Saturday, October 25, 2008

All In Due Time & Place

On our last full day in Maine, Amie's father arrived in his pick-up truck for a drive to the Crossroads Diner in Mattawamkeag (pop. 825). In most restaurants in most towns, there is that firm cut-off between breakfast and lunch. We've all at one time or another wanted to order that McDonald's or Burger King breakfast sandwich only to arrive a minute or two too late. You were out-of-luck and having lunch. We arrived to the diner at around 11:30 about half-an-hour after they had shut the grill down for breakfast. After hearing of my love for breakfast food, the cook/owner kindly re-opened the grill for my order of blueberry pancakes, home fries, and sausage. As I have gotten older, I am ever more grateful for these kind gestures. I sat back into the booth's cushions, drank my coffee, and immersed into the rhythm of the moment. Enjoying the local chatter of the restaurant -- the weather of the next few days, the accident on the Lee Road, the recent fire in Springfield, and the banter of conversation between Amie and her father. One of Amie's fondest childhood memories are the morning truck rides with her father to the local diner for breakfast and time amongst all those adults before heading to school. It was moment to neither rush or slow down. I was enjoying my warm, slightly sweet coffee and having one of the best breakfasts ever -- maybe made even more delicious by the goodness of the cook/owner.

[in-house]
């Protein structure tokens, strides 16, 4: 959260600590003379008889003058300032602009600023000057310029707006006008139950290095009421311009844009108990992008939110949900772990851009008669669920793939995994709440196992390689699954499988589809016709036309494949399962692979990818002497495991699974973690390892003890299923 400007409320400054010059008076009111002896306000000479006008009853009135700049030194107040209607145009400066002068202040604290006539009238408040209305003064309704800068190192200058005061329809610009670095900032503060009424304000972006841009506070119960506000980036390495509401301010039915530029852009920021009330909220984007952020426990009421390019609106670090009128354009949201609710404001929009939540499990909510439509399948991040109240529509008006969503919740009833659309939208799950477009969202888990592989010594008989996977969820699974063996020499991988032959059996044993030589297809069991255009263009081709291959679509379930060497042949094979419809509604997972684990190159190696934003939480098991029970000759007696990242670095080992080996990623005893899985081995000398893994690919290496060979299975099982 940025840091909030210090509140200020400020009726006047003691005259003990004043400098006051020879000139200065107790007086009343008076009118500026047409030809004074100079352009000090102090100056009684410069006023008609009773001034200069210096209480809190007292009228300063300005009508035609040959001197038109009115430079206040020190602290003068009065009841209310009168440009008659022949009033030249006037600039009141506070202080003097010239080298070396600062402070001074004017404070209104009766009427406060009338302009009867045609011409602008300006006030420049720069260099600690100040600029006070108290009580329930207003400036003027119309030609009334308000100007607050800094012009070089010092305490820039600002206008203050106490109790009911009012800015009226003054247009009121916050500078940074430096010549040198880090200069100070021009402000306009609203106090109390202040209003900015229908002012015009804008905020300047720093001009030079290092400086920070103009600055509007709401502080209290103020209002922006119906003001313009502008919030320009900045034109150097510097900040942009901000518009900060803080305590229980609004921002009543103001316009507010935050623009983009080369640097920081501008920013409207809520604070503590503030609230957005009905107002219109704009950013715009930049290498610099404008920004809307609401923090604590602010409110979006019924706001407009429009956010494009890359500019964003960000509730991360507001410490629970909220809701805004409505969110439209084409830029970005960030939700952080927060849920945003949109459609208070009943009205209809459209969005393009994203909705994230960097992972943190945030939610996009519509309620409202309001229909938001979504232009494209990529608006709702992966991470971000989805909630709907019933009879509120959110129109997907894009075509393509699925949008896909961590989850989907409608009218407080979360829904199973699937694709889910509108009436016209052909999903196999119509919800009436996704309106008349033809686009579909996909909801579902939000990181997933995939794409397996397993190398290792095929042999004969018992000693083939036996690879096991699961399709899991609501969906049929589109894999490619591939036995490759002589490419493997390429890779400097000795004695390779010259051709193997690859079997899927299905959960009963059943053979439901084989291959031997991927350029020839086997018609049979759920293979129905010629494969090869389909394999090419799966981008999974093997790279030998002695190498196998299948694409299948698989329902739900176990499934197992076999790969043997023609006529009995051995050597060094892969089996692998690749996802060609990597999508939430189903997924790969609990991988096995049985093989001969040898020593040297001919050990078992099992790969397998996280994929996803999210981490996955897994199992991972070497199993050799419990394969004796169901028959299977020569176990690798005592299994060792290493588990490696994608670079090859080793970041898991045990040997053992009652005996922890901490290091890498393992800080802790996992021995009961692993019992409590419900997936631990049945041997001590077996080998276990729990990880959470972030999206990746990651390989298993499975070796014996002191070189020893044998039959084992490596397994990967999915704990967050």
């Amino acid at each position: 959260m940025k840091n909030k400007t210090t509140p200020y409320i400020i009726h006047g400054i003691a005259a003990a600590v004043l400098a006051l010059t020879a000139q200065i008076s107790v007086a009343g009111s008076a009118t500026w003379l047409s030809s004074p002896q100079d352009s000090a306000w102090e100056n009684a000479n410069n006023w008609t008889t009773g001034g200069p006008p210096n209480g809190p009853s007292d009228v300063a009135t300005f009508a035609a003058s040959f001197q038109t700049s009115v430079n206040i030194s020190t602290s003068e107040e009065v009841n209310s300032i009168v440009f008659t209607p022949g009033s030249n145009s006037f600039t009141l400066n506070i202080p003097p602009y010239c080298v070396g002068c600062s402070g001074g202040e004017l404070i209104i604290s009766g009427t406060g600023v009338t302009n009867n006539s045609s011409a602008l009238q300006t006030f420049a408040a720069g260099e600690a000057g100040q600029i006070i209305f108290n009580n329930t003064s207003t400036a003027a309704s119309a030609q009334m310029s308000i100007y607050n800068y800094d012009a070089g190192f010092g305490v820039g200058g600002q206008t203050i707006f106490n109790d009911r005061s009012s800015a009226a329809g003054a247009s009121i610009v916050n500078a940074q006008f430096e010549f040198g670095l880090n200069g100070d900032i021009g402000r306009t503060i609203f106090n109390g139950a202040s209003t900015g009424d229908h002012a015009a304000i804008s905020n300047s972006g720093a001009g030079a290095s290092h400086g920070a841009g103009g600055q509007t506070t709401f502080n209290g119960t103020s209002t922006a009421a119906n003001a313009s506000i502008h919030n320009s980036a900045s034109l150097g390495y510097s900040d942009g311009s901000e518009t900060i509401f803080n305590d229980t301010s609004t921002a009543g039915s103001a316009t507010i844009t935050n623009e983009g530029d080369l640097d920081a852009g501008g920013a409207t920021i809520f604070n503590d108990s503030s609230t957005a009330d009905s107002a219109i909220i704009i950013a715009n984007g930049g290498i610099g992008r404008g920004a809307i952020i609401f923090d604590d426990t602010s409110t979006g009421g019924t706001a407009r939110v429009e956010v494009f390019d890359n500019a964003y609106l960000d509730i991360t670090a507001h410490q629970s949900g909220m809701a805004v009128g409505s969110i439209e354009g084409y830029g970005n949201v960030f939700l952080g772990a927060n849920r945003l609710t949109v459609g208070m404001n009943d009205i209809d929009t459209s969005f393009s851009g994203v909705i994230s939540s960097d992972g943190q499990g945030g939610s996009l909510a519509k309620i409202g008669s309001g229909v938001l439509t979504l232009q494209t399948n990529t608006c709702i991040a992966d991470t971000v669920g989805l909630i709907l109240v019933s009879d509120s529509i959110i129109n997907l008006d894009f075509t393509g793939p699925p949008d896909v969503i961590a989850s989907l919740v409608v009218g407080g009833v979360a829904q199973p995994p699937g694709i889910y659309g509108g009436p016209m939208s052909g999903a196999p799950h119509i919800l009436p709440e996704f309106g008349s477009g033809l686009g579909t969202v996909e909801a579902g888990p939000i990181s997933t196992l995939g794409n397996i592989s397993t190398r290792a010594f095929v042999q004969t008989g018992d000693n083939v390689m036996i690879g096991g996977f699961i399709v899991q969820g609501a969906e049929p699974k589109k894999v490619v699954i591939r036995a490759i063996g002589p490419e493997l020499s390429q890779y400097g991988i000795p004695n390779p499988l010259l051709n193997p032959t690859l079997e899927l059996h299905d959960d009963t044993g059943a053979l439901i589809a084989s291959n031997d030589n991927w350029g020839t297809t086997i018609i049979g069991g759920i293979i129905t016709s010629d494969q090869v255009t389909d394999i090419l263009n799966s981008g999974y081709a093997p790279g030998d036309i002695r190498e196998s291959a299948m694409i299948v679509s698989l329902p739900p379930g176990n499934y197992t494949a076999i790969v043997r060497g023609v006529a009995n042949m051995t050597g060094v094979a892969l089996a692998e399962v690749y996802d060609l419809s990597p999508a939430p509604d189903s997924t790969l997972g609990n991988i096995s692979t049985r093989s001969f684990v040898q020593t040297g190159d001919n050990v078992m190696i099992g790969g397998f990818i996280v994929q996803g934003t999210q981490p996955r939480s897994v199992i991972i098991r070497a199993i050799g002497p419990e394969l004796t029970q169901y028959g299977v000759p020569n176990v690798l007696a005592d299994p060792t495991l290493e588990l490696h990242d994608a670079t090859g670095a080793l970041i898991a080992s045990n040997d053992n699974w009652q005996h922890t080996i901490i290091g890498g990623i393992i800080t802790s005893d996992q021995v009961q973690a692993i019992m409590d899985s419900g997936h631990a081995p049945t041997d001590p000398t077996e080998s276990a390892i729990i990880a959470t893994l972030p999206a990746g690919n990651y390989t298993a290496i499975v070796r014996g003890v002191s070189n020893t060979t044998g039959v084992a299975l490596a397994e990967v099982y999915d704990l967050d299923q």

We next visited Lee Academy where Amie graduated as Valedictorian of her class. This is a fact that Amie would never reveal because of her modesty, but it is a fact that conveys her perseverance, work ethic, and intelligence. Lee Academy is private school gem in central Maine. Amie received numerous warm hugs from teachers, coaches, and administrators as we toured the campus. Little did I know back in 1995 when I visited Lee Academy's campus for the first time as an Admissions Officer for Colby College that the spritely 17 year-old in blue jean overalls would become my wife 12 years later. Our paths would not cross again until much, much later. As Amie was arriving to Colby, I was leaving to pursue my MBA at Carnegie Mellon. I would not hear or see Amie until the autumn of 2005 in New York City. My travels had already taken me thousands of miles -- to Europe & Asia, through graduate school, and into my 30's -- only for my path to lead back to Amie.

-- hnb

1 comment:

Ellen said...

Aw, Hung, that's very sweet. :)